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Forschungsdatenbank PMU-SQQUID

Noninvasive Spinal Cord Stimulation: Technical Aspects and Therapeutic Applications.
Nardone, R; Höller, Y; Taylor, A; Thomschewski, A; Orioli, A; Frey, V; Trinka, E; Brigo, F;
Neuromodulation. 2015; 18(7): 580-591.
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PMU-Autor/inn/en

Frey Vanessa Natalie
Höller Yvonne
Nardone Raffaele
Thomschewski Aljoscha
Trinka Eugen

Abstract

BackgroundElectrical and magnetic trans-spinal stimulation can be used to increase the motor output of multiple spinal segments and modulate cortico-spinal excitability. The application of direct current through the scalp as well as repetitive transcranial magnetic stimulation are known to influence brain excitability, and hence can also modulate other central nervous system structures, including spinal cord. ObjectiveThis study aimed to evaluate the effects and the therapeutic usefulness of these noninvasive neuromodulatory techniques in healthy subjects and in the neurorehabilitation of patients with spinal cord disorders, as well as to discuss the possible mechanisms of action. A comprehensive review that summarizes previous studies using noninvasive spinal cord stimulation is lacking. MethodsPubMed (MEDLINE) and EMBASE were systematically searched to identify the most relevant published studies. We performed here an extensive review in this field. ResultsBy decreasing the spinal reflex excitability, electrical and magnetic trans-spinal stimulation could be helpful in normalizing reflex hyperexcitability and treating hypertonia in subjects with lesions to upper motor neurons. Transcutaneous spinal direct current stimulation, based on applying direct current through the skin, influences the ascending and descending spinal pathways as well as spinal reflex excitability, and there is increasing evidence that it also can induce prolonged functional neuroplastic changes. When delivered repetitively, magnetic stimulation could also modulate spinal cord functions; however, at present only a few studies have documented spastic-reducing effects induced by repetitive spinal magnetic stimulation. Moreover, paired peripheral and transcranial stimulation can be used to target the spinal cord and may have potential for neuromodulation in spinal cord-injured subjects. ConclusionsNoninvasive electrical and magnetic spinal stimulation may provide reliable means to characterize important neurophysiologic and pathophysiologic aspects of spinal cord function. Moreover, transcutaneous direct current stimulation and repetitive magnetic stimulation may hold therapeutic promise in patients with spinal cord disorders, although future well-controlled studies are needed to corroborate and extend the preliminary findings.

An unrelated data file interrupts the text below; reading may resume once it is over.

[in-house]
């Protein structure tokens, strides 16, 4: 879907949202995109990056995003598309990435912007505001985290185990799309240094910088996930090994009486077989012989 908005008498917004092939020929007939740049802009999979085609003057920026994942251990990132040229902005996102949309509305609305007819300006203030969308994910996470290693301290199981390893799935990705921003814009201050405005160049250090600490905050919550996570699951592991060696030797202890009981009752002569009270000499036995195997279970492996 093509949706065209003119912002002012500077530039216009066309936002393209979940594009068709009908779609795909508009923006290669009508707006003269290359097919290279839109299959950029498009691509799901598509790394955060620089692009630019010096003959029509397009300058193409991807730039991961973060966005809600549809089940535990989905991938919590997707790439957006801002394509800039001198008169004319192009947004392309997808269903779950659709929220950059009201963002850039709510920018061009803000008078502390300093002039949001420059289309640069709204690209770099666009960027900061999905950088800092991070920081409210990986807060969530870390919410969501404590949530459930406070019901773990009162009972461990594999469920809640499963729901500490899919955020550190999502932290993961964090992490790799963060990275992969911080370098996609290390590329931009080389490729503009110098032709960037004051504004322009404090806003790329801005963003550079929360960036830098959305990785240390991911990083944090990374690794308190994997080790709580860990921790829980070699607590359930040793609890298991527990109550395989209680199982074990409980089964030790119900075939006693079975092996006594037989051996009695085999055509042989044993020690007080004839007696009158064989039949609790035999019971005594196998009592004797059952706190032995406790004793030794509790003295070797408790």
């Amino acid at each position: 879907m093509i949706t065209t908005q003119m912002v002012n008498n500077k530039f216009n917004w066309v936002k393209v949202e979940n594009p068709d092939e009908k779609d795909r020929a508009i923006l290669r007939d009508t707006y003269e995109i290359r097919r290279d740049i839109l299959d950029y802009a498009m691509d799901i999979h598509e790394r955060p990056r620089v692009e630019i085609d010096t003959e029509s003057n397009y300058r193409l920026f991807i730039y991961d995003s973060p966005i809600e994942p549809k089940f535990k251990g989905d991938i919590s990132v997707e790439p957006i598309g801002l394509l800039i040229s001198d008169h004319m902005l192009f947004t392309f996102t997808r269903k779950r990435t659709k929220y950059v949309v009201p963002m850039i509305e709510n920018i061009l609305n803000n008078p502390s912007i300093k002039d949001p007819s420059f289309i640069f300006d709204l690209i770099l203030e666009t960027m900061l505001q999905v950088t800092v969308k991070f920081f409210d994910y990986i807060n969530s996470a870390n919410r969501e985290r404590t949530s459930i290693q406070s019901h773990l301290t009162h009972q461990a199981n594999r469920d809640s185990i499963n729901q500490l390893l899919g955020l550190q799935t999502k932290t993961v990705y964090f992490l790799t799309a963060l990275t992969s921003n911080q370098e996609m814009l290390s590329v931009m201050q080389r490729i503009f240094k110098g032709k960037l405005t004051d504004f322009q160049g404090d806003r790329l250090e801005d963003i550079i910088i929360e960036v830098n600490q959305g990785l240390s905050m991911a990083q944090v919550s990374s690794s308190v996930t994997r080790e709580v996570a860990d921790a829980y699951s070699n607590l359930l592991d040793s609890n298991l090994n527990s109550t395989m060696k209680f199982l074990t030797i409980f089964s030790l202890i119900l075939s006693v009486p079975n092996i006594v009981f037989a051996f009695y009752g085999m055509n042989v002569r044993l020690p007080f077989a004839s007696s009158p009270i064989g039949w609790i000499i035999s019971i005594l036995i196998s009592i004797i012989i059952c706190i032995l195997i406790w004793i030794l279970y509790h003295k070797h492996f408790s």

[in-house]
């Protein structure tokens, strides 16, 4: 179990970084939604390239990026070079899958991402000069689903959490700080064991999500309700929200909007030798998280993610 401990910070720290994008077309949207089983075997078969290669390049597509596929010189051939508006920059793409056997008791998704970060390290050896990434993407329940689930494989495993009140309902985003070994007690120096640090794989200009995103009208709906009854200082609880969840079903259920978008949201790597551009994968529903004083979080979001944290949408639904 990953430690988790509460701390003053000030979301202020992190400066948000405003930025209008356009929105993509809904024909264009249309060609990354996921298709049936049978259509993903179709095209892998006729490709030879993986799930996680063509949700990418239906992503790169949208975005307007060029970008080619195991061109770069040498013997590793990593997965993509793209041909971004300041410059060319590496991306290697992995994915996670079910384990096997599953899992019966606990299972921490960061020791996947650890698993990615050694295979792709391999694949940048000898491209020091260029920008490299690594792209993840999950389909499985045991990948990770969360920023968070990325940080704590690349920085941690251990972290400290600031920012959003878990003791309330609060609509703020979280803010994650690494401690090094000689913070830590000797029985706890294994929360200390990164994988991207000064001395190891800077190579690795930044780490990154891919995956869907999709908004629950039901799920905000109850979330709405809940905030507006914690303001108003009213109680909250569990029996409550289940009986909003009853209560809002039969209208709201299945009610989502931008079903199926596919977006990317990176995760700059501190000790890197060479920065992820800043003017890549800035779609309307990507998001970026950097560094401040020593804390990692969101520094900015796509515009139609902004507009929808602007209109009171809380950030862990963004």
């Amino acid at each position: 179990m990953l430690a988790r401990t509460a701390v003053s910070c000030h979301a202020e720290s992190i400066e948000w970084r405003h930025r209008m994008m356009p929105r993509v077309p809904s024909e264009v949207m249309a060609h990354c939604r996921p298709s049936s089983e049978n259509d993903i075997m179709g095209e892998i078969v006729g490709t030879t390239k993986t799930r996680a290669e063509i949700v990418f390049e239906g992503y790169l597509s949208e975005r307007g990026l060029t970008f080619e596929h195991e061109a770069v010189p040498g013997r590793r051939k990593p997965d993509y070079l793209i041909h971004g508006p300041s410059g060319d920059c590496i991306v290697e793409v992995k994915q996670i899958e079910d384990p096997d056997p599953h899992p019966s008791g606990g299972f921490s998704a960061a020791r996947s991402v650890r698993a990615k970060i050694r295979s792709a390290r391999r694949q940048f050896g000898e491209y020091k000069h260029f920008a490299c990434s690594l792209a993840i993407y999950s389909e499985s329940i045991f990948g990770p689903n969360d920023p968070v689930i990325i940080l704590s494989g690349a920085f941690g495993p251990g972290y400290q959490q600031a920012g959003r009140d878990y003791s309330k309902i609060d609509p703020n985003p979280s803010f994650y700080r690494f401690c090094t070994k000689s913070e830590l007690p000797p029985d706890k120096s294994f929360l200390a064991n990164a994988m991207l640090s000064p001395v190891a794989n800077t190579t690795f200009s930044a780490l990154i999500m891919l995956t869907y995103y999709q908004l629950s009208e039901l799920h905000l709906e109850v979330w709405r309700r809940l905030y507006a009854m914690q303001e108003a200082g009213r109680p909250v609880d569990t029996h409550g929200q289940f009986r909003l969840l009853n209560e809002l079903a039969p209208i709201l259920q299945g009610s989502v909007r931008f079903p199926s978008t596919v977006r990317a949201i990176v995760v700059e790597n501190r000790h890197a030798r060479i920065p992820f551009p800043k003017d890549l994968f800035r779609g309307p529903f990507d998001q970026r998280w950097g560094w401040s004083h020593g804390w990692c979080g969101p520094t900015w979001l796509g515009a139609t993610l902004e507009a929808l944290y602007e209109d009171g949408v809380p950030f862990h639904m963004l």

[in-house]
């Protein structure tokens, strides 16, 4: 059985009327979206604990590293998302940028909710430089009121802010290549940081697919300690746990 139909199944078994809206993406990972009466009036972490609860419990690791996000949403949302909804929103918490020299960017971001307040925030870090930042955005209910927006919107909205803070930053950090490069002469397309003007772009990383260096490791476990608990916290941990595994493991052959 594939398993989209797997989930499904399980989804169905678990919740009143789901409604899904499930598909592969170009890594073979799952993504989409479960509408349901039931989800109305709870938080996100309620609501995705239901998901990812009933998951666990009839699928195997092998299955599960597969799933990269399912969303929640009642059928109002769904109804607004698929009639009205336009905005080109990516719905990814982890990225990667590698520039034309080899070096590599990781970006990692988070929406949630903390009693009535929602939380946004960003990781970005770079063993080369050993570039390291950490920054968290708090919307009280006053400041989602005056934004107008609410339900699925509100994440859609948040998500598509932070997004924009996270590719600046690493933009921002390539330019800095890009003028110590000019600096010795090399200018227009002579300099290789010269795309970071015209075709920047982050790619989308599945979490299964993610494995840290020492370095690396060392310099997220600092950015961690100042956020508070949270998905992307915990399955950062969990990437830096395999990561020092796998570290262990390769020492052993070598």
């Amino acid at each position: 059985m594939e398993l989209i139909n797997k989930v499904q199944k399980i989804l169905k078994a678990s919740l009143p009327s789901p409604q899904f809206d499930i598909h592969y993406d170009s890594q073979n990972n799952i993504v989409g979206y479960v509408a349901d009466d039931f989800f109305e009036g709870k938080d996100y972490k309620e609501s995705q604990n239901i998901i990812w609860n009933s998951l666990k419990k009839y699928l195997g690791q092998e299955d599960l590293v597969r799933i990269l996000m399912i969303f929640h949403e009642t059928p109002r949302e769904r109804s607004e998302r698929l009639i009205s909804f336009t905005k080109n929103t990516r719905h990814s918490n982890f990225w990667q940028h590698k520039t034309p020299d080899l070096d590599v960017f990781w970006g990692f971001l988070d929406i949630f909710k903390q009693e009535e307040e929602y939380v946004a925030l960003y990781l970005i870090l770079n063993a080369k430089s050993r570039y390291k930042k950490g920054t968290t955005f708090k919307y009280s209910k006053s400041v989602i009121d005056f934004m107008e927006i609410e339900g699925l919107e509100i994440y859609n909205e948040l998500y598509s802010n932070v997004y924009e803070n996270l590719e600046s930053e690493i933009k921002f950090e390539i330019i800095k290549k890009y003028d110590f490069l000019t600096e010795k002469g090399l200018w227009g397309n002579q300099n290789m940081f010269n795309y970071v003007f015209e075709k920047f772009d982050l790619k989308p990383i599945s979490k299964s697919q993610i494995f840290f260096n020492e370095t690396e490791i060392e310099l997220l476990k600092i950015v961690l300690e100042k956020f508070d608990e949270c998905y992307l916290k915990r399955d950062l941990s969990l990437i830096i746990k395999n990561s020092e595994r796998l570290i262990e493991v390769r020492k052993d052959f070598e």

Find related publications in this database (Keywords)

Electrical trans-spinal stimulation
magnetic trans-spinal stimulation
repetitive magnetic stimulation
spinal cord disorder
transcutaneous direct current stimulation